3. #13
    Very cool photography and labour intensive presentation. Awesome.
    Thanks for sharring

  4. #14
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    Wow! What's the restaurant? I'll have to pay you a visit next time I'm in Manila.
    This was from my first venture here. we opened outside of the the main center, in the suburb where my home was located. We're in the process of relocating and my new restaurant is under construction, will be in Makati. Dont have a name yet for the new place drawing a blank trying to think of one. Will post some pics of the restaurant and more food when were up an running in a couple of weeks.

  5. #15
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    How do you cook your gobo for puree?
    We peel the root and let it soak in acidulated water(if u are looking for a light colored puree). Using lemon or citrus is better than using distilled vinegar but both will work. For this dish i season with yuzu juice before plating so the citrus flavor stays bright.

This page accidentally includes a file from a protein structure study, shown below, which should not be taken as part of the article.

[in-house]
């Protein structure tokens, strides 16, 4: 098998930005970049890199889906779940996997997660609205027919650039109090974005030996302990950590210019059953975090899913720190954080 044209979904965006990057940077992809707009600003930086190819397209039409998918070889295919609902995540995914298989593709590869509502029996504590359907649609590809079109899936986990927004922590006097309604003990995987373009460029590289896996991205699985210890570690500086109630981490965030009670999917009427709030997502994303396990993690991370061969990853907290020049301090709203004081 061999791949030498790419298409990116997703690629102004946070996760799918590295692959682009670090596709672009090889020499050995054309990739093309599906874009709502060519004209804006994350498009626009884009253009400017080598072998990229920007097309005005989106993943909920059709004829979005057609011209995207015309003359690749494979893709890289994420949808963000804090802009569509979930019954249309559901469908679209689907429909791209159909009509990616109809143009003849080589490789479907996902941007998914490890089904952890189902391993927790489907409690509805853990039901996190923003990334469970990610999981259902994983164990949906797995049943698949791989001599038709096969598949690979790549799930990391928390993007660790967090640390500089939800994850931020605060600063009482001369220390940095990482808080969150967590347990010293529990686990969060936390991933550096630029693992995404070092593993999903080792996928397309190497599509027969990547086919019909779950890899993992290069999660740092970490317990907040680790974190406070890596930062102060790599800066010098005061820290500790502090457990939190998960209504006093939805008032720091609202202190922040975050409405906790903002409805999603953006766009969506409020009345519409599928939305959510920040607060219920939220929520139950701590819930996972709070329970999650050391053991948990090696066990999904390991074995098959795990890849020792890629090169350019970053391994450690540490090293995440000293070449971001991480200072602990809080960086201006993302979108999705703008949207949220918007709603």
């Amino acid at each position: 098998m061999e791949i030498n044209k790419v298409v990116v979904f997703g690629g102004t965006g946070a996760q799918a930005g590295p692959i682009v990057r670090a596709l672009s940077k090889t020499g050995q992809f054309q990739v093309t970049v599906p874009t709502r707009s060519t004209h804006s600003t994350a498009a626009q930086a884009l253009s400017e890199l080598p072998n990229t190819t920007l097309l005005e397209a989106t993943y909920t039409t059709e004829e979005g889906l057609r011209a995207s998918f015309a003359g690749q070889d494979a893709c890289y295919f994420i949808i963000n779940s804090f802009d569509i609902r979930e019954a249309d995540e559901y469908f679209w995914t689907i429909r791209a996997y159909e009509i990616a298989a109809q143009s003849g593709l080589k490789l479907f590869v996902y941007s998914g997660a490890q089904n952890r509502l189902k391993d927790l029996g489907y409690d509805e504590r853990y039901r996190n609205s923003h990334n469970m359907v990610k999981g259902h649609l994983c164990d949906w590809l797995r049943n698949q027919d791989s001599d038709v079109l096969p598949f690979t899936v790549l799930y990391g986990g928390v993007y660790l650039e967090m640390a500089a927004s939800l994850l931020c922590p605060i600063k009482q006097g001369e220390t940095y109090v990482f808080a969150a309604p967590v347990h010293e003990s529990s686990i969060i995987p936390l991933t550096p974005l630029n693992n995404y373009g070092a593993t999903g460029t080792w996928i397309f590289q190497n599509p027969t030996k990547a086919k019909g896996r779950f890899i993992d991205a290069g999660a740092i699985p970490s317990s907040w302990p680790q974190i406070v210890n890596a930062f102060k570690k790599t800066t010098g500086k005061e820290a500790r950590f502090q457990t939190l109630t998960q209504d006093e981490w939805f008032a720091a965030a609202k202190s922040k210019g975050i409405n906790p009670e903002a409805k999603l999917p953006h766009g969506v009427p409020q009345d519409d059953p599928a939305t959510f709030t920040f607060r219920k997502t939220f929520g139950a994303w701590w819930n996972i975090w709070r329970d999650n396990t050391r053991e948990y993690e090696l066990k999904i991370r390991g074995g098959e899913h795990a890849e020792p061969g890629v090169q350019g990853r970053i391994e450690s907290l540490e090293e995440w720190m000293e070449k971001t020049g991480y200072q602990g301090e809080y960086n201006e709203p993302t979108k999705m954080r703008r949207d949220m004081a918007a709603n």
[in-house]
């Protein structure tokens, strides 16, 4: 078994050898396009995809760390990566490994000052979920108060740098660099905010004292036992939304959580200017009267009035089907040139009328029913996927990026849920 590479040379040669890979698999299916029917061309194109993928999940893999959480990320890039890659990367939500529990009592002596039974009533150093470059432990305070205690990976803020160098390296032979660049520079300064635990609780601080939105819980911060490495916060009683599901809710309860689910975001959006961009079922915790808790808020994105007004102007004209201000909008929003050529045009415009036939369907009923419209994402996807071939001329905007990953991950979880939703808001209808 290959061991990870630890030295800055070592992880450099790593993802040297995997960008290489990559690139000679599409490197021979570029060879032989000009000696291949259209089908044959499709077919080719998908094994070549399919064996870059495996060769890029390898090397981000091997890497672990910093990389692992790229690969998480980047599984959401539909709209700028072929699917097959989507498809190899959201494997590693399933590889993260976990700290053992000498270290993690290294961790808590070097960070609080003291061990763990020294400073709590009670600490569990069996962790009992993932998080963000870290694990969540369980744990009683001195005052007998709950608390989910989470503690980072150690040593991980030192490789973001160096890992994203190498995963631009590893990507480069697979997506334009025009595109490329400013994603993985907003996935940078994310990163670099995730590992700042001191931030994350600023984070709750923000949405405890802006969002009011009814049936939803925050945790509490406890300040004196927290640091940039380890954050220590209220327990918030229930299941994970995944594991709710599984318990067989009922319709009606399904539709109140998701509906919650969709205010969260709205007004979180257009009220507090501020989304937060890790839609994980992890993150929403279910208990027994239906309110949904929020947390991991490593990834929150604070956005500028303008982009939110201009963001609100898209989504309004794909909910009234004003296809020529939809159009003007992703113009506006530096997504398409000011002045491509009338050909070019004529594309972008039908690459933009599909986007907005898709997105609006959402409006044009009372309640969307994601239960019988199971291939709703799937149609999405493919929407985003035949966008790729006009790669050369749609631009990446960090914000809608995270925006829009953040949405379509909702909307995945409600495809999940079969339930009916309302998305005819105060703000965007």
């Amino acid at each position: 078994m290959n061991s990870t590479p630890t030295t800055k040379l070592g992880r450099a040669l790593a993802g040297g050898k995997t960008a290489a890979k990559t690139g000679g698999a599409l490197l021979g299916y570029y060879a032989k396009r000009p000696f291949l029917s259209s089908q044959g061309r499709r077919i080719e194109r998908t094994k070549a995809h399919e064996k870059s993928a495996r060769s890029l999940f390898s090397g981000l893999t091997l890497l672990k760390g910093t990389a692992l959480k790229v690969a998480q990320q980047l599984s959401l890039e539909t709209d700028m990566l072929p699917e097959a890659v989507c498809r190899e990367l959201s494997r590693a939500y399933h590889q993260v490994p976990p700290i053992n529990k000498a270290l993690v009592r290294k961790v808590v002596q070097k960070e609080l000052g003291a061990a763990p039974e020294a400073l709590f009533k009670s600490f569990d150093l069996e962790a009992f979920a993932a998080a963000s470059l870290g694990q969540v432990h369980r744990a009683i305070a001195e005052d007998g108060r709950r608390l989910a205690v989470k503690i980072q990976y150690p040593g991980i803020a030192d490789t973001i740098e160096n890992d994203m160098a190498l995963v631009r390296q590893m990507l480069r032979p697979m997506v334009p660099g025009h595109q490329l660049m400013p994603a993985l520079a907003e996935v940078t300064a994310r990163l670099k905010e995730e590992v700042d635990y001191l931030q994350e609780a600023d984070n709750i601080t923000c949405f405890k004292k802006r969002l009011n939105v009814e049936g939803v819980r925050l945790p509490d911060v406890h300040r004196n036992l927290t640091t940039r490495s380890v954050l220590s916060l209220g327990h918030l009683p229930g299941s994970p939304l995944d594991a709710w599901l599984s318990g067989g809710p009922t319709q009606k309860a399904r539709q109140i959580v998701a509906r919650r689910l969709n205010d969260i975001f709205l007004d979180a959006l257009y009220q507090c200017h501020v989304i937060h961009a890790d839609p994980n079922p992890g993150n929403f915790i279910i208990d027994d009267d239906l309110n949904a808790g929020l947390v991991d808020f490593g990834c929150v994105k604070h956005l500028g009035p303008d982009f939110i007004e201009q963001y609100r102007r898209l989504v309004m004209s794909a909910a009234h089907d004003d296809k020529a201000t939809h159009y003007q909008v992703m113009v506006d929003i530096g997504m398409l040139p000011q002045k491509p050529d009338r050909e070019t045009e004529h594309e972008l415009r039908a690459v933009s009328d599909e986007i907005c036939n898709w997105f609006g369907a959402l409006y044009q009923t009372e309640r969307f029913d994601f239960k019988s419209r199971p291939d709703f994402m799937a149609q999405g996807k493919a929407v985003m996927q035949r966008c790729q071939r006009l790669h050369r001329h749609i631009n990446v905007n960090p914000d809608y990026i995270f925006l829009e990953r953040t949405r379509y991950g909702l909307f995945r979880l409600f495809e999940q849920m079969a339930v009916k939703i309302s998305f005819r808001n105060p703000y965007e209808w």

For a more neutral flavor ascorbic acid works really well if u have it available or stems of parsley has enough vitamin c to prevent oxidation. This way any citrusy/vinegary flavor from the soak doesnt affect the final product. With the parsley stems its trial and error to know how much you need in the water. We cut it sasagaki style(like sharpening a pencil with a knife) and cook them sousvide with the tiniest amount of butter. Cant remember the temp that i do with these its something like 167f for 8-12 hours. You can puree them straight out of the bag and season the puree with salt. Run it through a chinois twice and season with citrus before serving. The citrus gives a good brightness that work with the earthiness of the gobo. Complements fatty and rich proteins well. The puree will never truly be super smooth like is achievable with other root veg, just the nature of gobo but its also not starchy at all. We only use a little to balance out the flavors on the dish.